Last week, powerful Indigenous voices calling for the Science Museum to Drop Adani were brought right to the museum’s front door. It’s time the museum’s leaders demonstrated they are listening.
Last month, representatives of Indigenous communities wrote to the Science Museum calling on it to drop its new sponsorship deal with Adani, a huge conglomerate operating highly contested coal mines on Indigenous peoples’ lands. But the museum is still standing by its sponsor.
So last Wednesday, a large AdVan pulled up outside the museum playing films and messages from Indigenous communities in India, Indonesia and Australia who are resisting Adani’s destructive projects on their lands. Supporters and passers-by gathered to watch, unfurling banners and placards to demonstrate their solidarity. You can watch all the films here.
One of the films was a new video message from Phillip Kujur of the Adivasi Activist Forum for Indigenous Rights in Jharkhand, India, one of the signatories of last month’s letter. He directly addressed the destructive effect the Science Museum’s new sponsor is having on Indigenous peoples’ lands in India:
‘The agreement between Adani and the London Science Museum is against the Adivasi people and generations of people who have lived harmoniously with nature and learn from it… A company like Adani is destroying the Earth and wants to finish it off completely.’
In front of the gathered crowd, Indigenous Adivasi woman Ruby spoke passionately about Adani’s impacts and what it means for the Science Museum to be giving legitimacy to this and other fossil fuel companies:
‘When the Science Museum can take money from anyone, from anywhere, why would they start with Shell? Why would they move to Adani? What does that even mean? That only means that they don’t care. They don’t care about people, they don’t care about this planet, they don’t care about the environment… That is why we are here today to protest and say drop Adani – drop Adani now.’
Across the street, passers-by also stopped and watched as Uncle Adrian Burragubba, a senior cultural custodian from the Wangan and Jagalingou Traditional Owners, spoke on the AdVan screen about the devastating impacts of Adani’s Carmichael coal mine on their ancestral lands and how Gautam Adani, the company’s CEO, uses sponsorship deals to launder his image:
‘[Gautam] Adani seeks to portray himself as a philanthropist… Adani does not have licence to donate to anybody because Adani stole the land from First Nations people here six years ago…The First Nations people of this land are being robbed of their rights.’
One of the other films screened on the AdVan showed disturbing aerial footage of a massive coal mine on Bunyu Island in Indonesia, where large-scale mining operations cover around 14% of the island. The coal extraction is impacting the local Indigenous community by destroying rice fields and fruit gardens, contaminating the rivers and undermining the protected forest. Adani is the largest operator of the mine, one of many major mining projects being challenged by the Indonesian advocacy network JATAM.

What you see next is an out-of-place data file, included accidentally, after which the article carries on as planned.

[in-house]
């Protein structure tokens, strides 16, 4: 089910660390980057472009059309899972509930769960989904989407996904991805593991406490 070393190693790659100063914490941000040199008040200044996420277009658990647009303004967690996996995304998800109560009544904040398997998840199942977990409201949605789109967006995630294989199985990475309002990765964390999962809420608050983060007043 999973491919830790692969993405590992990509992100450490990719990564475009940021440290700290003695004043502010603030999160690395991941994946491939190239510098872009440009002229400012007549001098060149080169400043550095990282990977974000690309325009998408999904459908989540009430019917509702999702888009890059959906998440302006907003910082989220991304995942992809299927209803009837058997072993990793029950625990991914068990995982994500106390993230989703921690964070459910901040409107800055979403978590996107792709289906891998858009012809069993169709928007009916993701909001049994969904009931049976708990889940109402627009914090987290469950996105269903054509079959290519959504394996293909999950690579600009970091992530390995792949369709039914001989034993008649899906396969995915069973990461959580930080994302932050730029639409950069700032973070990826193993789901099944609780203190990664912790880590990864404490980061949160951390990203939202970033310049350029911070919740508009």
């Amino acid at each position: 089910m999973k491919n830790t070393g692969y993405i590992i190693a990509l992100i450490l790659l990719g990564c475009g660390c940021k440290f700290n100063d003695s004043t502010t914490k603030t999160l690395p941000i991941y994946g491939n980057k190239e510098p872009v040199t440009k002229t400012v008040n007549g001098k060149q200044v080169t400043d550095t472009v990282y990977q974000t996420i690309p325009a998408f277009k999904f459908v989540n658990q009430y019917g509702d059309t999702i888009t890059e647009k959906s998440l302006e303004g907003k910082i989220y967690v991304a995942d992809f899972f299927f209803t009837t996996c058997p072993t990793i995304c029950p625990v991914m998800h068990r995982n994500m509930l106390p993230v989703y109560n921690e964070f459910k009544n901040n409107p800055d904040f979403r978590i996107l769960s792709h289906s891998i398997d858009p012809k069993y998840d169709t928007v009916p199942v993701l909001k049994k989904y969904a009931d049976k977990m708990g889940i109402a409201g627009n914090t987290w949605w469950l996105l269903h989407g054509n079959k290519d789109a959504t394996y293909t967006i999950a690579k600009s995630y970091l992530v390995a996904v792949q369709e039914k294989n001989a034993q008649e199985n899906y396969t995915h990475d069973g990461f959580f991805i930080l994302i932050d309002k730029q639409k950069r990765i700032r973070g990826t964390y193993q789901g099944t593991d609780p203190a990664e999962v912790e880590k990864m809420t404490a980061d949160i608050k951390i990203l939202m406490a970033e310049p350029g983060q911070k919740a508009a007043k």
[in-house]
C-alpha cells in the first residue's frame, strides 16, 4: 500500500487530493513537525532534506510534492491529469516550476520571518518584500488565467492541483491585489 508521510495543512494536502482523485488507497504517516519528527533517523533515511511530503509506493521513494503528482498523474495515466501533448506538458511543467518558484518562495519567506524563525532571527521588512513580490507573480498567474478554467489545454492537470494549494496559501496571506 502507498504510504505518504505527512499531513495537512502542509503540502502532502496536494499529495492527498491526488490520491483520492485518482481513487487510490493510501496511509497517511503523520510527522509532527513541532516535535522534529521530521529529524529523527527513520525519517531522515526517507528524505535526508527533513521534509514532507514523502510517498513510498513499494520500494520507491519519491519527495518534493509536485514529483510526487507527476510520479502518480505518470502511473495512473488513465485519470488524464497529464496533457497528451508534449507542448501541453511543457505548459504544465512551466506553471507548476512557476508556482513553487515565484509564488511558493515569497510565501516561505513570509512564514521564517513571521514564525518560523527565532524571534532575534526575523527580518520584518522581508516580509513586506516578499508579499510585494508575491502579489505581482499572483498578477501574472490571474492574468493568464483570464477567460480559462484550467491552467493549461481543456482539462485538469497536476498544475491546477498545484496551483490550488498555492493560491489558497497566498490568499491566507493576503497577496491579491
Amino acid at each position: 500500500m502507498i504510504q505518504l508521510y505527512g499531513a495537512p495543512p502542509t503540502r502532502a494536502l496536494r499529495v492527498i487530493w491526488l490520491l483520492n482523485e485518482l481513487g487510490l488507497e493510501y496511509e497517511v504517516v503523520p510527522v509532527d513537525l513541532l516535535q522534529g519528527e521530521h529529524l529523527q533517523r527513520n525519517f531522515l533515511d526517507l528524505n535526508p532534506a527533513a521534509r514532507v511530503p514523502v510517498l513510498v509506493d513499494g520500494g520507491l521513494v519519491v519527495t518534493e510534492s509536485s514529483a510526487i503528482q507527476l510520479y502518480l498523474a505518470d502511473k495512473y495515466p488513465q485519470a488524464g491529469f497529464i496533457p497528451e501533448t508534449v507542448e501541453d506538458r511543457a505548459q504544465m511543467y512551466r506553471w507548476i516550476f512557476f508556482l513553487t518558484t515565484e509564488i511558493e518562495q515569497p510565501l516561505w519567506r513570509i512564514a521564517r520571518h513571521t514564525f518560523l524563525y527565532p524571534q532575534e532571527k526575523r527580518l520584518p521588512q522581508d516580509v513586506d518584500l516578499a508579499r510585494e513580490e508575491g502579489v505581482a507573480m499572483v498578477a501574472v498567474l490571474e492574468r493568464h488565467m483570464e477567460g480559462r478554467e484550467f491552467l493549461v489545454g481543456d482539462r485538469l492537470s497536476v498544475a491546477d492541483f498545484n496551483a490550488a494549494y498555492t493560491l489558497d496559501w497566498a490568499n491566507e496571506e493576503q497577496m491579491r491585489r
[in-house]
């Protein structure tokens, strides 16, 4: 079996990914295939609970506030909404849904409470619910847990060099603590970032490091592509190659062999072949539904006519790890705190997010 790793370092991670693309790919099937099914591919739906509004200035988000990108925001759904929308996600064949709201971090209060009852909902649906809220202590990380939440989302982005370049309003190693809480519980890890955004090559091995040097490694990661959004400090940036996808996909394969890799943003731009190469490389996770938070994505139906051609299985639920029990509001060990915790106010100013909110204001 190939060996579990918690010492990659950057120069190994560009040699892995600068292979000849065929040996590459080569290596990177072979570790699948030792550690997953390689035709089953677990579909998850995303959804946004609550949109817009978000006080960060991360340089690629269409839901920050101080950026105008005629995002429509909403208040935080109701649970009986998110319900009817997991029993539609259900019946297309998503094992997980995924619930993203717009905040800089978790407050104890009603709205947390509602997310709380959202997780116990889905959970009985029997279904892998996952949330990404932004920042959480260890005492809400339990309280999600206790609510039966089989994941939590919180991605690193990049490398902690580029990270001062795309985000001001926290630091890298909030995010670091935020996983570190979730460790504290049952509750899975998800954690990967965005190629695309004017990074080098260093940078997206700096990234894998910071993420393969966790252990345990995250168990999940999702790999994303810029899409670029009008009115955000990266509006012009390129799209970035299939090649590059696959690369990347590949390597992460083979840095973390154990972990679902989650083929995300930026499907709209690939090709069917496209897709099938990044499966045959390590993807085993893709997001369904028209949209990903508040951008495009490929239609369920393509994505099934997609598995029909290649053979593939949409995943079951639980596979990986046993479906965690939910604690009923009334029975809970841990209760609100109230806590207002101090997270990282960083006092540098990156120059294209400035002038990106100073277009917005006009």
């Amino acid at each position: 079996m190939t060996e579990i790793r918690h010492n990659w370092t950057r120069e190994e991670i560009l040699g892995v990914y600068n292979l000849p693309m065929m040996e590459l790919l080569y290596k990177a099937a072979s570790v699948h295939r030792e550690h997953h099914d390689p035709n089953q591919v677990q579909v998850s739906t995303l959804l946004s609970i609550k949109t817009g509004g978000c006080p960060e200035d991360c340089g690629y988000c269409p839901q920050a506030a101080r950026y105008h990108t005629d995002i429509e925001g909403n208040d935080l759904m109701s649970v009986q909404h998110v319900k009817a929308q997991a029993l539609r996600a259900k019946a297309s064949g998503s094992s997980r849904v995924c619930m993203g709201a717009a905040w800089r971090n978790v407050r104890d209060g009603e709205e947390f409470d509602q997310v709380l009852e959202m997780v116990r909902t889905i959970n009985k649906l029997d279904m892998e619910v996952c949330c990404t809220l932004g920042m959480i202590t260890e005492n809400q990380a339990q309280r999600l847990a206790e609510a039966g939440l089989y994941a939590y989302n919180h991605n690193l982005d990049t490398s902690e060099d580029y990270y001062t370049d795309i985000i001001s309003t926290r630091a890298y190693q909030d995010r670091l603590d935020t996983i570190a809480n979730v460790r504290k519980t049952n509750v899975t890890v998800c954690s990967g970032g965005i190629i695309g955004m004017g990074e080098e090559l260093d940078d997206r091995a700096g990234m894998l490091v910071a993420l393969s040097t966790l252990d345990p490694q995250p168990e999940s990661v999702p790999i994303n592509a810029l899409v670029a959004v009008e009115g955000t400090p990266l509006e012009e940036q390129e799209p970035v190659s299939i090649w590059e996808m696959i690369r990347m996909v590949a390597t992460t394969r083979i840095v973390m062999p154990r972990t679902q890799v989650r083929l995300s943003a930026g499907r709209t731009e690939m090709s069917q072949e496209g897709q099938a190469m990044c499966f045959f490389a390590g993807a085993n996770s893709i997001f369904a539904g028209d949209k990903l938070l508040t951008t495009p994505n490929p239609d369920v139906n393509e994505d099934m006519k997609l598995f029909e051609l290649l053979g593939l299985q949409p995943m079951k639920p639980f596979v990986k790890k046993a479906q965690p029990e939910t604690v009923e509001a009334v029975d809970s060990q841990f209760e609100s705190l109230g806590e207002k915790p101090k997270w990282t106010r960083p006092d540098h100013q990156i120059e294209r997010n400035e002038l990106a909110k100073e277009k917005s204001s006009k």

Keval Bharadia from South Asia Solidarity Group also spoke in person to the crowd to provide some context on who Gautam Adani is, his close links to Indian Prime Minister Modi, and how Adani’s widespread environmental destruction is linked to Modi’s neoliberal, racist agenda. You can read his blog expanding on these issues here.
As well as chanting ‘Drop Adani!’ the crowd also chanted ‘Adani Company Wapas Jao!’ in Hindi, which translates as ‘Adani Company Go Back!’ and was being chanted by Indigenous communities in the Indian state of Jharkhand in one of the film clips.
The solidarity action was organised by a large group of organisations and networks who are together calling on the Science Museum to #DropAdani, including Survival International, London Mining Network, South Asia Solidarity Group, UKSCN London, Culture Unstained, Scientists for XR, Market Forces, XR Hammersmith and Fulham, Coal Action Network, and Fossil Free London.
Nearly 5000 people who couldn’t be there in person showed their solidarity online by writing to the Science Museum as part of an action led by Coal Action Network, calling on the museum to listen to Indigenous people and drop Adani. You can join them by writing your own letter here.
On the same day, Culture Unstained made public the patronising response made by the Science Museum Group’s Chair Dame Mary Archer to last month’s letter from Indigenous representatives, which brushed off the concerns and concrete examples of Adani’s negative impacts that they had expressed. It contains a brief passage from Sir Ian Blatchford, the museum’s Director, where he attempts to dial down his defense of Adani but fails to apologise for his unacceptable and disrespectful dismissal of Indigenous concerns about the company’s coal mining operations in Australia on BBC Front Row in October.
The museum is currently displaying Amazônia, an exhibition by photographer Sebastião Salgado that ‘celebrates the indigenous peoples and varied landscapes of the Brazilian rainforest’. The hypocrisy of the museum advocating for the preservation of Indigenous communities’ traditional territories and ways of life in one part of the world while partnering with a company that is actively destroying them in others is impossible to ignore.